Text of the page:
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Thousands return to Anzac Day Dawn Services after two years of COVID interruptions

Anzac Day

The New South Wales Dawn Service at Martin Place had a strong attendance this year. Photo: Clover Moore.


Thousands gathered at Anzac Day Dawn Services across Sydney on Monday morning after two years of interruptions brought on by the COVID-19 pandemic.

The Cenotaph in Martin Place held the New South Wales Anzac Day Dawn Service, which was well-attended despite a rainy morning, and was the first since the pandemic without public restrictions, with the event cancelled in 2020 and delivered under a ticket-only model last year.

Sydney lord mayor Clover Moore, along with NSW Premier Dominic Perrottet and Opposition Leader Chris Minns, attended the event. This Anzac Day was the first since Australia’s withdrawal from Afghanistan, the 80th anniversary of the bombing of Darwin, the Kokoda Campaign and the fall of Singapore.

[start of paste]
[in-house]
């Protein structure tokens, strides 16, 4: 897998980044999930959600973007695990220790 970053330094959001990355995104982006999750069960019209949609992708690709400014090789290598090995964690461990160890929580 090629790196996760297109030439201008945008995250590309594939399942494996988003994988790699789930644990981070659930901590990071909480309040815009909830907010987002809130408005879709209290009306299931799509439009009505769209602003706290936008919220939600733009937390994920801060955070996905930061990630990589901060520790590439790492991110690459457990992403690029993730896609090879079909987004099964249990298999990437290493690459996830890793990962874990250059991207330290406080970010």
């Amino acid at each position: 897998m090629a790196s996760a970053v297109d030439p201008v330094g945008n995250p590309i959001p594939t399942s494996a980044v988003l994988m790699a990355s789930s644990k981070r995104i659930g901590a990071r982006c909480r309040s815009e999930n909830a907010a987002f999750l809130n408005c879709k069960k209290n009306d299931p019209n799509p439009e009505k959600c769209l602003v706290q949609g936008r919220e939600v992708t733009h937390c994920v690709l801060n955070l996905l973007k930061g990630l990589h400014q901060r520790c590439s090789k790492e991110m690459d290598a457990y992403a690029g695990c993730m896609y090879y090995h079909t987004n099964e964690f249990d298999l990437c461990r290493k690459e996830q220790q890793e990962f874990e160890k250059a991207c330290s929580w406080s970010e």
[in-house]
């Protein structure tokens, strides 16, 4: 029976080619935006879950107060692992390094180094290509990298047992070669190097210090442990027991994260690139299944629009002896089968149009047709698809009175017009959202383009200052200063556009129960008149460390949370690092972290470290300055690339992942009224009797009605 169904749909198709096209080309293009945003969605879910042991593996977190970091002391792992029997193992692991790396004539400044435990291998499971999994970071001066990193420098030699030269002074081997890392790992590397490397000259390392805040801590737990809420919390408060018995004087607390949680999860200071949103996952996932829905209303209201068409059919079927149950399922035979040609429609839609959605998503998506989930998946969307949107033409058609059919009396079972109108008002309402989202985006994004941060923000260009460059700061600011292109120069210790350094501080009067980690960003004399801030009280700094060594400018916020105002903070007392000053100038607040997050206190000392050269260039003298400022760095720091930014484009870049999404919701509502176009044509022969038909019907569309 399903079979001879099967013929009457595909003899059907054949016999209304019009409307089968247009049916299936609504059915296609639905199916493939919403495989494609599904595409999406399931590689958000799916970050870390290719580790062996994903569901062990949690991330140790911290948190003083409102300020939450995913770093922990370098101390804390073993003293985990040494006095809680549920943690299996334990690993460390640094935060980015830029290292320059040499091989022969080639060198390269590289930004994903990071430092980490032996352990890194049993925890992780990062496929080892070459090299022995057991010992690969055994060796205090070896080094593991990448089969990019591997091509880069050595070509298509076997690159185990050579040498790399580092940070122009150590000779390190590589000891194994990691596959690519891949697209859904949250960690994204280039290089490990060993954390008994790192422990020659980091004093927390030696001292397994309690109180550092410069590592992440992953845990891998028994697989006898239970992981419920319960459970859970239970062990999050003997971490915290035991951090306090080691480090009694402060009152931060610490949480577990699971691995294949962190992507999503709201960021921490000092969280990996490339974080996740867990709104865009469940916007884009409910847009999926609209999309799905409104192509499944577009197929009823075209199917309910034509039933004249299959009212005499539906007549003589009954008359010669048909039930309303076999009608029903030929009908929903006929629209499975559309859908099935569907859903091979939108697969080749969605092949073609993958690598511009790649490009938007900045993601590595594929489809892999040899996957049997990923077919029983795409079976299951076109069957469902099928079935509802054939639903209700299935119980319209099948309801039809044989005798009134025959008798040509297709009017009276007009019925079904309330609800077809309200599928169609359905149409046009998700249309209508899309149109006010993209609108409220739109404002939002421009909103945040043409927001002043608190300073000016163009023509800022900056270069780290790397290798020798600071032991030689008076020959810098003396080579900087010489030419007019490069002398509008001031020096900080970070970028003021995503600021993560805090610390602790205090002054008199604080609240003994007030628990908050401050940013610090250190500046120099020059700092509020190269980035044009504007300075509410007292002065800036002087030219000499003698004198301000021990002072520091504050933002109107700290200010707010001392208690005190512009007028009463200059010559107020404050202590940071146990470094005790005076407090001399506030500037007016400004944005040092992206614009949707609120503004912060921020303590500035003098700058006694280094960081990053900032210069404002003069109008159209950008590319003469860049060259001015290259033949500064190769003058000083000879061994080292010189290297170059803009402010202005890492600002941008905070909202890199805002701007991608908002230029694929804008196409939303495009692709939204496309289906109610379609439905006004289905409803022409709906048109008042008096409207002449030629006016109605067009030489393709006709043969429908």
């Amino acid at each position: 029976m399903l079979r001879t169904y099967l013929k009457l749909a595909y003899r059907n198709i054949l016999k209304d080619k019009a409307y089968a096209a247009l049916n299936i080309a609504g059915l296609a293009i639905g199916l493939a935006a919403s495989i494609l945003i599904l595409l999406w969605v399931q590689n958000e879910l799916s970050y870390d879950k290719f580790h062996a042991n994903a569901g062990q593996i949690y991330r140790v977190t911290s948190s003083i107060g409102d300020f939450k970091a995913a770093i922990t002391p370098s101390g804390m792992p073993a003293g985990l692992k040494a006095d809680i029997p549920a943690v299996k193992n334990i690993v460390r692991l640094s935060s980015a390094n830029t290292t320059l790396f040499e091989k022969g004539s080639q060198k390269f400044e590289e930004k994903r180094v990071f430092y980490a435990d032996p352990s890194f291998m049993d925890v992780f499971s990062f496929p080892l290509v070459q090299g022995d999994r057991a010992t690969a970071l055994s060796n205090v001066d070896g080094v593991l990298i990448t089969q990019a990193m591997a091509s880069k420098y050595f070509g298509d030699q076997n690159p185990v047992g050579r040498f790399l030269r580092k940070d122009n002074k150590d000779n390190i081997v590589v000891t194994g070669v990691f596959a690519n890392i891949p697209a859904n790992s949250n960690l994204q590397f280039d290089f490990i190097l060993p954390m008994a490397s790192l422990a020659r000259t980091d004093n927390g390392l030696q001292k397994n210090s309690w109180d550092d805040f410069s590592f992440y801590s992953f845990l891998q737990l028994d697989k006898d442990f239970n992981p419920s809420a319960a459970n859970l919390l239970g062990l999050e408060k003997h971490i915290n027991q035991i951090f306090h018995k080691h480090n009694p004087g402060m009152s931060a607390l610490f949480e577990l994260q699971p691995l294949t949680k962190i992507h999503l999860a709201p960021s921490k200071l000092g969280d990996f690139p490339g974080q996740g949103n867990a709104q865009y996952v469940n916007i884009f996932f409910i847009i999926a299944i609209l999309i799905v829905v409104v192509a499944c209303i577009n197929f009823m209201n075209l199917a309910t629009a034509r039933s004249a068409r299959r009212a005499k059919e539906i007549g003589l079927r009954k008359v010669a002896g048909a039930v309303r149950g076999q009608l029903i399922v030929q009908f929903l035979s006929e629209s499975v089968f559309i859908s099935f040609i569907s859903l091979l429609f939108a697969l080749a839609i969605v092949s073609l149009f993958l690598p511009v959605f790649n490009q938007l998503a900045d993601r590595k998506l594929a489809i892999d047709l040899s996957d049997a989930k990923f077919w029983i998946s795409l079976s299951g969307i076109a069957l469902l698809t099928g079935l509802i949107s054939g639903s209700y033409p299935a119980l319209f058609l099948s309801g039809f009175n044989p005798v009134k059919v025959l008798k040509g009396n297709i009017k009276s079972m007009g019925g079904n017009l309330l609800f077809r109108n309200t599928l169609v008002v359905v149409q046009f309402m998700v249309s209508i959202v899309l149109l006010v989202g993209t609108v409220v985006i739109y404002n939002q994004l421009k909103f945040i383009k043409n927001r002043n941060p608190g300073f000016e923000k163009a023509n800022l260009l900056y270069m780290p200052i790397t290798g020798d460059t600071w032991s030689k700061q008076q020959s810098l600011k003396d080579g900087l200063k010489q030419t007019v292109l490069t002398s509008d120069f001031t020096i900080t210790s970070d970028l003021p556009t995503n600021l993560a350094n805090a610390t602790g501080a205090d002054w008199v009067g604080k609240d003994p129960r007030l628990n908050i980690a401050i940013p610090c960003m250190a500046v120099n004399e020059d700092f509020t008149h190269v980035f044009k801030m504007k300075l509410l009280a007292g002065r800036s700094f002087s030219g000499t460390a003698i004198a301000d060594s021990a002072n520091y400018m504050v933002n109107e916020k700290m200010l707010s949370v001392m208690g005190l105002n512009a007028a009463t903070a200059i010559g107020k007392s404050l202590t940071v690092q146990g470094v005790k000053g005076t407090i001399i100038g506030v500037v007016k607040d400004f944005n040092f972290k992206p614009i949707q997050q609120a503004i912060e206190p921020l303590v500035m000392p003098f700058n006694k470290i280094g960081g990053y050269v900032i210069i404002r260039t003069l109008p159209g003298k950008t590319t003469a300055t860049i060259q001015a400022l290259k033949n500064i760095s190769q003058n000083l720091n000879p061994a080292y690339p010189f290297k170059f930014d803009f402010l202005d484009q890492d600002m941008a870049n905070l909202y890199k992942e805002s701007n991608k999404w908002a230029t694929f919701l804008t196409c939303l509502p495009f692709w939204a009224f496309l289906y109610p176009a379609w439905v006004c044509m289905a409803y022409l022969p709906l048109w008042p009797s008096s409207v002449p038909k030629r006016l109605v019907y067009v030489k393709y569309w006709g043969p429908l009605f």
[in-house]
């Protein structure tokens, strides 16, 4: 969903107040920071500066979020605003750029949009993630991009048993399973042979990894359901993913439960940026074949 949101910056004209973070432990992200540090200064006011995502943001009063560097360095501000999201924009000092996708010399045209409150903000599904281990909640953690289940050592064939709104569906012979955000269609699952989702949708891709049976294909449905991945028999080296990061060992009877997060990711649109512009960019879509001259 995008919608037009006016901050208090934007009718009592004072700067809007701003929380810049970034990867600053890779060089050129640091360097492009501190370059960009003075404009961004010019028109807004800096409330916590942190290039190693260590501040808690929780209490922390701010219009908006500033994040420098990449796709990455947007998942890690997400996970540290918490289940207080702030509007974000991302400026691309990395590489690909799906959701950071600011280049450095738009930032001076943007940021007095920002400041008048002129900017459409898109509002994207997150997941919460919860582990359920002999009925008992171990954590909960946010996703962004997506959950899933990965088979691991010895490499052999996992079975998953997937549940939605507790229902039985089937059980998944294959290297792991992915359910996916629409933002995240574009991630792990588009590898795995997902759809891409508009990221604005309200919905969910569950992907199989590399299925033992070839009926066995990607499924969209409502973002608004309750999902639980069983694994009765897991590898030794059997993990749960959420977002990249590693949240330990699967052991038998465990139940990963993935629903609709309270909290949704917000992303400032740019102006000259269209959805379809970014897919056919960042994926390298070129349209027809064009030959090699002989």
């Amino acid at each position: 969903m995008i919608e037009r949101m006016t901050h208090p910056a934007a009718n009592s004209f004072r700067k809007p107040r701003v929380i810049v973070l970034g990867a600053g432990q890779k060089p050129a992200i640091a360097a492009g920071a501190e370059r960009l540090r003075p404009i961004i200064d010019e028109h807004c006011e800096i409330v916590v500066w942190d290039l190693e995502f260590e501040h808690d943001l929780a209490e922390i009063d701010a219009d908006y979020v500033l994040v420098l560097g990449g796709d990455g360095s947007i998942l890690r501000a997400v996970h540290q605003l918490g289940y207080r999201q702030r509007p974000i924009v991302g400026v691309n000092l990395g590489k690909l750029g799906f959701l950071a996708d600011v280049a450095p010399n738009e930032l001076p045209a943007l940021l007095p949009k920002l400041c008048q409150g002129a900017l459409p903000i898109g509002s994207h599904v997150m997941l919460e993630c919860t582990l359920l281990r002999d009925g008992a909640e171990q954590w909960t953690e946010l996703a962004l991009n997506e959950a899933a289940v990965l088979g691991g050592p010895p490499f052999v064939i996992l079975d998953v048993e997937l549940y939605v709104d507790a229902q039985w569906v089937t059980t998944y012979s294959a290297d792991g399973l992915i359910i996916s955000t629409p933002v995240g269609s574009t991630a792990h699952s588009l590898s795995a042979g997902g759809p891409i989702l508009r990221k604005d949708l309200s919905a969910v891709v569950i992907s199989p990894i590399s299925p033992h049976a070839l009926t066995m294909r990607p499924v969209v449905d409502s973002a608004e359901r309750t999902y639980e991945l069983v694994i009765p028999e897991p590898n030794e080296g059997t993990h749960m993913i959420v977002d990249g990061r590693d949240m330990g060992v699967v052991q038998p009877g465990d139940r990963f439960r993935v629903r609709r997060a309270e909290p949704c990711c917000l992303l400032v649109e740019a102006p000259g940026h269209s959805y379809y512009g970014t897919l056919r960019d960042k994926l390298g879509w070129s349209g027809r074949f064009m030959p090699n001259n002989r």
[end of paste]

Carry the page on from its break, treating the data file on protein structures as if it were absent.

Later on Monday, veterans who served in Afghanistan, as well as those who served in World War Two, were asked to lead the Anzac Day march on Elizabeth Street this year. It’s estimated that there are 60,000 Australians who are currently serving in the Defence Force.

Anzac Day services held across Sydney

The Coogee Dawn Service resumed this year after undergoing similar COVID interruptions in the past two years, with no tickets required and 3,000 seats available to the public. An Anzac Day march was also held from Coogee Diggers, which would finish at Coogee Beach.

Other Anzac Day events were held in the eastern suburbs at Kensington, Maroubra and Malabar.

In the Inner West, a Dawn Service was held at Balmain’s Loyalty Square and at Petersham RSL.

On Monday, Inner West mayor Darcy Byrne thanked “the thousands of citizens, service personnel, school students and community organisations that came to pay respect” at the Balmain Dawn Service.

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